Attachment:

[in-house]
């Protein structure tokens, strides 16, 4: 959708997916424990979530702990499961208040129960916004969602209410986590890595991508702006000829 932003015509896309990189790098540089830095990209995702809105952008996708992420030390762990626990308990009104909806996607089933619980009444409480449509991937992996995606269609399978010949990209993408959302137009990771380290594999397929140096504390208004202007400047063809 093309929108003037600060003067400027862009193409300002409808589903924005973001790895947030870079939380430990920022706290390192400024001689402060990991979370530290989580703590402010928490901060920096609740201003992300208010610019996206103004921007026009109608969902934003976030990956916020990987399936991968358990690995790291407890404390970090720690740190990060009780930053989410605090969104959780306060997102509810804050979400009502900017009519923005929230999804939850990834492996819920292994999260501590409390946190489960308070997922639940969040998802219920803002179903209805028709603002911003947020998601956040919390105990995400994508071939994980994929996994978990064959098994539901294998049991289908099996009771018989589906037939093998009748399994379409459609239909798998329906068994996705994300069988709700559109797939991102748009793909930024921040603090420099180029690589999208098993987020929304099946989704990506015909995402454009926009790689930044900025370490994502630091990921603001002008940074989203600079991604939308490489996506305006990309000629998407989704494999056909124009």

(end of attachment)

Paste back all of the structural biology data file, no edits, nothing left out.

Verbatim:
[in-house]
């Protein structure tokens, strides 16, 4: 959708997916424990979530702990499961208040129960916004969602209410986590890595991508702006000829 932003015509896309990189790098540089830095990209995702809105952008996708992420030390762990626990308990009104909806996607089933619980009444409480449509991937992996995606269609399978010949990209993408959302137009990771380290594999397929140096504390208004202007400047063809 093309929108003037600060003067400027862009193409300002409808589903924005973001790895947030870079939380430990920022706290390192400024001689402060990991979370530290989580703590402010928490901060920096609740201003992300208010610019996206103004921007026009109608969902934003976030990956916020990987399936991968358990690995790291407890404390970090720690740190990060009780930053989410605090969104959780306060997102509810804050979400009502900017009519923005929230999804939850990834492996819920292994999260501590409390946190489960308070997922639940969040998802219920803002179903209805028709603002911003947020998601956040919390105990995400994508071939994980994929996994978990064959098994539901294998049991289908099996009771018989589906037939093998009748399994379409459609239909798998329906068994996705994300069988709700559109797939991102748009793909930024921040603090420099180029690589999208098993987020929304099946989704990506015909995402454009926009790689930044900025370490994502630091990921603001002008940074989203600079991604939308490489996506305006990309000629998407989704494999056909124009």